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Valerie Irie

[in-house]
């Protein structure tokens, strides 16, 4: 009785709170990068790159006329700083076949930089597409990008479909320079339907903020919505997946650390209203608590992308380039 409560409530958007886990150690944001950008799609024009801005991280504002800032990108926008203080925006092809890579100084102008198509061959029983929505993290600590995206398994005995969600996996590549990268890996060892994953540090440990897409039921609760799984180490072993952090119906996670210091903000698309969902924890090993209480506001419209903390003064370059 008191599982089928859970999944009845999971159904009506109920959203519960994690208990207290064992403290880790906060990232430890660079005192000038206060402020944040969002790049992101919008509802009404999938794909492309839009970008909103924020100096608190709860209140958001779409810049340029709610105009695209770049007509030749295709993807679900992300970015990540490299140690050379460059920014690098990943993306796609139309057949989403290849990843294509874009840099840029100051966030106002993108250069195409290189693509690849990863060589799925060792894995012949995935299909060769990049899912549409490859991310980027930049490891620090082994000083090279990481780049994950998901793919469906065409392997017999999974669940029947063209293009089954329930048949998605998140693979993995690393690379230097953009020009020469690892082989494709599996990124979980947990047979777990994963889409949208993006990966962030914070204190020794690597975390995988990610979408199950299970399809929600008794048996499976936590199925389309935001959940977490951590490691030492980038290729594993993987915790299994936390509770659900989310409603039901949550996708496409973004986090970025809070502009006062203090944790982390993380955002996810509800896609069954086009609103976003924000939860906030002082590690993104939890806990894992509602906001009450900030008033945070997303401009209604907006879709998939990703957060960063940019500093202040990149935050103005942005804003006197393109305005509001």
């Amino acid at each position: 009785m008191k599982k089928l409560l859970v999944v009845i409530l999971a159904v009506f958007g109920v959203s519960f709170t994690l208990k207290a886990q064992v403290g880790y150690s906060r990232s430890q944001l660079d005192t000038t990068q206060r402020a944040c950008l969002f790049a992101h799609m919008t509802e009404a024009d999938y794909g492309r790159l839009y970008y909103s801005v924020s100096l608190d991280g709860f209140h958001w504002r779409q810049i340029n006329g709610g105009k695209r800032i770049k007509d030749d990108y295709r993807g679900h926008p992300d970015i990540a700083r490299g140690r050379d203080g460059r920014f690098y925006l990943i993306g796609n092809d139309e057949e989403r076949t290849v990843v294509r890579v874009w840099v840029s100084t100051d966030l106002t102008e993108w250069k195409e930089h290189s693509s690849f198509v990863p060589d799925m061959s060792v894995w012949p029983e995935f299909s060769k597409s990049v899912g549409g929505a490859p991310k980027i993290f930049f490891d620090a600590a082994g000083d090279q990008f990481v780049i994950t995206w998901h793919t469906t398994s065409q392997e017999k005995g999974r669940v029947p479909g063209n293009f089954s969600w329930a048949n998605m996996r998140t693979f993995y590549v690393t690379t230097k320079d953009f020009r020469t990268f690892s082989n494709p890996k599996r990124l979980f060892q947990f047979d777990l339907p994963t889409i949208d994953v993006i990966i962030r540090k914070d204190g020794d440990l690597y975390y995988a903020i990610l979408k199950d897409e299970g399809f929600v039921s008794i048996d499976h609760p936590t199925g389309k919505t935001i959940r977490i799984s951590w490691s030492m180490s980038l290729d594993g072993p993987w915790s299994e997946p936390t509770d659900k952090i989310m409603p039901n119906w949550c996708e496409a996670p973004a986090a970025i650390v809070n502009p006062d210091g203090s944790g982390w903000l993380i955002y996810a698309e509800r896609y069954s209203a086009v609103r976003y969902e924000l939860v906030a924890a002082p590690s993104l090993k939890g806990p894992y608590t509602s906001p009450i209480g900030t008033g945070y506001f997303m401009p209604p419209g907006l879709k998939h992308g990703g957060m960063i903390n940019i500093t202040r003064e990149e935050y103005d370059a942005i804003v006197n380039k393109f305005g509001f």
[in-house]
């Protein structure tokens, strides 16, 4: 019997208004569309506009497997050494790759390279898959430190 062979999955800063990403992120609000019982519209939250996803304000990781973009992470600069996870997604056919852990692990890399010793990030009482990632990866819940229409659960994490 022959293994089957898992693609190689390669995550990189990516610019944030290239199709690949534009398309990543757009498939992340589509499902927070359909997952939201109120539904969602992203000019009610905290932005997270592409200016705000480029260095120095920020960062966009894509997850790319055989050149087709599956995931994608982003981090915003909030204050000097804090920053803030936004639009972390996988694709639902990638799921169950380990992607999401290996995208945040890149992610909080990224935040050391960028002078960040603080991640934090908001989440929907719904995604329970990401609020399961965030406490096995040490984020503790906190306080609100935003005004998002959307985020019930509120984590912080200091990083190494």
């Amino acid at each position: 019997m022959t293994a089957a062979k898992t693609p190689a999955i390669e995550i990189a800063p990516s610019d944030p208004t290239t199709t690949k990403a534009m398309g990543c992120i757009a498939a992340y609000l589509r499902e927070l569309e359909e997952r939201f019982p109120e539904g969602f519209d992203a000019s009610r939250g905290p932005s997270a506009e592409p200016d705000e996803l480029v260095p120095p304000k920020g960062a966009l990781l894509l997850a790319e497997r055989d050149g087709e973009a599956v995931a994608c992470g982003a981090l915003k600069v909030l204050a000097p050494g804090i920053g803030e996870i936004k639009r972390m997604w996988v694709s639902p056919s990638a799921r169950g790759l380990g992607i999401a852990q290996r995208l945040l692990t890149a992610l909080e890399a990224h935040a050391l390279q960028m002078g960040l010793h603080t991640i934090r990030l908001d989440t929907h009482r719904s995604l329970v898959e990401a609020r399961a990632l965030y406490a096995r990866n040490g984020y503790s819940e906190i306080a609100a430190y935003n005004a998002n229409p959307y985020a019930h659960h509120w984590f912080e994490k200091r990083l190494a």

CH5 Formation of a Contract Def. contract: a promise, or a set of promises, that the law will enforce (legally binding law) 7 requirements for a contract 1. offer • An offer is a tentative promise by one party to another, subject to a condition or a request. • An offer must be explicit and specific. • Offer is intended to be binding on both parties as soon as it is accepted. • Standard Form Contract (SFC): an offer presented in a printed document or notice, the terms of which cannot be changed by the offeree, but must be accepted as-is or rejected. 如车票 ----------The “Take it or leave it” contract: highly efficient, fast and easy ----------Little room for negotiation over terms of the contract: inequality of bargaining power *In retail context, advertisement and marketing material are not considered offers. They are considered to be invitation for consumers to come to the store and make an offer. • Case: Harvey v. Facey: Facey asks what Harvey’s lowest price is for a price of land. It is $90. Then Harvey does not sell the land. Harvey just answered to the question of price therefore not legally binding. • Cross offer is different from acceptance, both parties made their cross offer without the knowledge of other parties’ conduct. • What if there is unusual or unexpected terms? -----The offeror must point out any unusual or unexpected terms to the offeree, or these terms will be struck from the contract by the court. • Counter-offer: by making a counter-offer, the initial offer is rejected and another new offer is proposed. • Lapse: courts will imply reasonable amount of time. Offeree has to accept, reject or make a counter-offer within a specific of time or the initial offer will go invalid. (to protect the offeror) • Revocation: before offer is accepted, the offeror can cancel it (before the acceptance of the offeree is communicated). We can say an offeror can revoke the offer any time up to acceptance, exceptions: 1. an offeree has paid money to keep an offer open 2. the offer was made under seal 2. acceptance: final unqualified consent to the terms of the offer, must be communicated either by word or conduct • In order to accept a contract, just a handshake or oral promise makes the contract equally binding. (Positive nature: Acceptance must be made in some positive form; an offeror cannot insist on silence as a mode of acceptance, but with exception like: if you don’t say anything, subscription will renew……) • Communication of acceptance: method of acceptance should be reasonable in the circumstances and reasonable to the offer (responding by snail mail on a time sensitive offer is unreasonable) • Generally speaking, if it is a bilateral offer, an offeree must communicate acceptance the offeror. But if it is a unilateral offer, the offeree does not need to do so cause his conduct is the acceptance of the offer. • Acceptance is incurred when the offeror heard. Once acceptance is incurred, it is too late to revoke it. • Notice of terms: general rule is that when you accept an offer, you accept all terms in that offer. Once accept an offer, you are bound by it. • If there is no adequate notice for the term/contract, it is invalid. The person who is making the contract has to make reasonable step to let them know the rules. The essential point here is whether REASONABLE STEPS have been taken. • The role of circumstances: courts refer to the fact that sometimes a deal may be rush-through, offerees may be urged when accepting a standard form contract. • Normal rule: offerors must take reasonable steps to give notice. • The ways in which an offer may come to an end: 1. the offer may lapse when the offeree fails to accept within the reasonable time period. 2. the offeror revokes the offer before the acceptance. 3. the offeror rejects the offer or makes a counter-offer 4. the offeree accepts the offer. The offer ends and is replaced by a contract between the parties. • Jurisdiction: the province, state, or country whose laws apply to a particular situation • Unilateral contract: a contract in which the offer is accepted by performing an act or series of acts required by the terms of the offer (acceptance by performance) • Subsidiary promise: an implied promise that the offeror will not revoke once the offeree begins performance in good faith and continues to perform. CH6 Formation of a Contract: Consideration, and Intention to Create Legal Relation 3. consideration: the price for which the promise of the other is bought; the price that makes the promisor’s promise binding. • An accepted offer will not be recognized as an enforceable contract unless it has consideration. • Gratuitous promise: a promise made without bargaining for or accepting anything in return. ---Since gratuitous promise is a promise with the absence of consideration, the promise does not become a contract and is not enforceable in law. ---Once a party has voluntarily made the gift, it is no longer her property and she has no control over it, except in the rare case of undue influence. • Adequacy of consideration: the consideration given in return for a promise should have some value in the eyes of the law. (Paperclip v. Limousine is unacceptable). BUT!!! The court does not inquire whether the promisor made a good bargain. It is not the job of the court to make a fair bargain. HOWEVER!!! If the consideration is grossly inadequate for the promise and if other evidence points to FRAUD, DURESS, or UNDUE INFLUENCE, … , exerted on the promisor, the court may hold the contract is VOIDABLE. (Courts have become increasingly concerned with protecting the interests of consumers form unconscionable conduct) • Motive contrasted with consideration: PAST CONSIDERATION: a gratuitous benefit previously conferred upon a promisor = NO CONSIDERATION (past consideration ≠ consideration) • Existing legal duty: NO NEW CONSIDERATION, NO NEW CONTRACT (test: is there anything new?) • Gratuitous reduction of a debt: Foakes v. Beer: the creditor’s promise to accept less than the total sum to which she was entitled was a gratuitous promise and did not bind her. Gratuitous reduction of a debt is not binding. Cause NO NEW CONSIDERATION for promise to reduce debt = no new contract But if the creditor accept at a lower price because he want to receive the principal + interest IN ADVANCE, there will be a consideration binding the creditor. • Equitable Estoppel: the court’s exercise of its equitable jurisdiction to estop a promisor from claiming that she was not bound by her gratuitous promise where reliance on that promise caused injury to the promise. / equitable doctrine that will enforce a gratuitous promise where there is no consideration Equitable estoppel can be used as a defence but not a cause of action Courts exercise equitable jurisdiction to prevent a party from denying his or her promise. At present, equitable estoppel can only be used as a defence not a cause of action. ---If equitable estoppel has to work, there has to be: (1) some form of legal relationship between the two parties; (2) one party has promised the other to release the other party’s legal duty owed to them (3) the party trying to get benefit of gratuitous promise has to establish detrimental reliance. Equitable estoppel 成立条件:三条件全部满足 。Equitable estoppel 只能作为 defence 非 cause of action。Equitable estoppel is prepared as a defence for the promisor (1) some form of legal relationship between the two parties; (2) one party has promised the other to release the other party’s legal duty owed to them; (3) the other party in reliance on that promise alters his conduct in a way that would make it a real hardship if the promisor could renege on his promise. BUT!!! Injurious reliance is a cause of action prepared for the promisee Injurious reliance: loss or harm suffered by a promise who, to his detriment, relied reasonably on a gratuitous promise. INJURIOUS RELIANCE & EQUITABLE ESTOPPEL are two sides of a same coin. • The use of a SEAL COVENANT: a serious promise Covenantor: one who makes a covenant. Document under seal: a covenant recorded in a document containing a wax seal, showing that the covenantor adopted the document as his act and deed. Deed: a document under seal, which today is usually a small, red, gummed wafer Restrictive Covenant / Deed / Document under seal is a form of exception of consideration. (Seals are solemn promises. No consideration required with seals) 4. certainty of terms: the agreement should be certain and explicit and specific enough to be enforceable. • Vague or incomplete agreements can be deemed 【VOID】 by a court, therefore no contract was ever formed. • Vague contract: using terminology that is not clear e.g. “fair value”, “if satisfied”… • Incomplete: leaving necessary information out of the contract, e.g. the price of the contract 5. intention to create legal relations: even if there are offer, acceptance, consideration, there is no contract in law unless both sides also intended to create a legally enforceable agreement. • Reasonable Bystander Test: did the outward conduct of the parties lack a serious intention to create legal obligations? --- Or, if parties were serious enough to enter the contract. Would a reasonable person absorbing the party conclude that I would be entering the agreement? • Family context v. commercial / business context There is no presumption to create legal agreement. Intention to create legal relationship is not there in family law. Commercial contract-there is presumption that company is creating a binding legal contract. CH7 Formation of a contract: capacity to contract and legality of object ·The burden of proving essential elements of a contract ·Once a plaintiff has shown that there was offer and acceptance and consideration for the promise, the court will ordinarily presume an intention to create legal relations, and in the absence of evidence to the contrary, the court will presume that two further elements are present: (1) the defendant had the capacity to make a contract; (2) the contract is legal. ·So now we have seven elements to form a legal contract: offer; acceptance; consideration; certainty of terms; intention to make legal relations; capacity to contract; and legality of contract. 6. capacity to contract: the capacity to enter into a legally binding contract Legal capacity: competence to bind oneself legally Repudiate: reject or declare an intention not to be bound by Minor or infant: a person who has not attained the age of majority according to the law of his or her province. Age of majority: the age at which a person is recognized as an adult according to the law of his or her province Guardian: a person appointed to manage the affairs of a minor in the place of his or her parents. Necessaries: essential goods and services. Beneficial contracts of services: contracts of employment or apprenticeship found to be for a minor’s benefit. • General Rule: Contracts would be enforceable by the minor, but not against the minor. If minor breach the contract, other party cannot sue them. However if minor sue other party, it is legal. A MINOR can REPUDIATE a CONTRACT for NON-NECESSARIES at any time with following exceptions. • Exceptions: 1. A MINOR IS BOUND BY beneficial contracts of service. 2. A MINOR IS ALSO BOUND BY necessaries: e.g. food, clothing, lodging, medical attention… 3. A minor is NOT LIABLE FOR NECESSARIES that he has ordered but NOT YET RECEIVED. • A minor can repudiate a contract no matter he is a buyer or a seller. But the minor have to give the goods or money back to the other parties. • A minor is under the exemption of both tort law and contract law. The other party cannot have a chance to win unless the minor is out of the protection of either law. Minor如果能以 CONTRACT LAW 脱罪,即便触犯 TORT LAW,另一方也不能起 诉;反之亦然。 • When minors attained majority, they may become liable for obligations. At that time, the contract becomes a VOIDABLE CONTRACT **Voidable contract: a contract that may be rendered unenforceable at the option of one of the parties. VOIDABLE CONTRACT has 2 types: (1) the minor must repudiate a contract promptly upon coming of age or she will enter into it after coming of age. (2) the minor need to ratify the contract again after attaining majority. **Void: never formed in law Other persons of diminished contractual capacity: if these kind of people want to win a sue case, they need to prove that they were incapable of a rational decision at the time of the agreement, and the other party was aware of their condition. Corporations Labour unions Enemy aliens Aboriginal peoples Bankrupt debtors 7. legality of object Legal: not offensive to the public good and not violating any law • If the contract is proved to be illegal, it is void. If any one of the seven is not satisfied, the contract goes void. When a contract is not only void but also illegal, it is unenforceable. Severed: removed from the contract • *VOID v. VOIDABLE contracts --- VOID contracts: never existed; failed formation = no contract (no contract ever formed) • Contracts VOID by statute: 1. agreements contrary to the purpose of legislation 2. promises to pay a betting debt 3. betting in canada --- VOIDABLE contracts: exist, but can be made void at the option of one of the parties. (e.g. A minor can avoid a contract if the contract automatically binding when the minor enters age of 18.) • Contracts illegal by the common law and public policy 1. whenever a contract contemplates the commission of a tort, the contract is illegal; 2. even if a contract does not contemplate the commission of a crime or of any of the recognized private wrongs, it may still be regarded as illegal because it is contrary to PUBLIC POLICY. Immoral contracts, a perversion of justice… but insurance and stock exchange transactions are excluded even if there are immoral elements in them. • Restrictive Covenants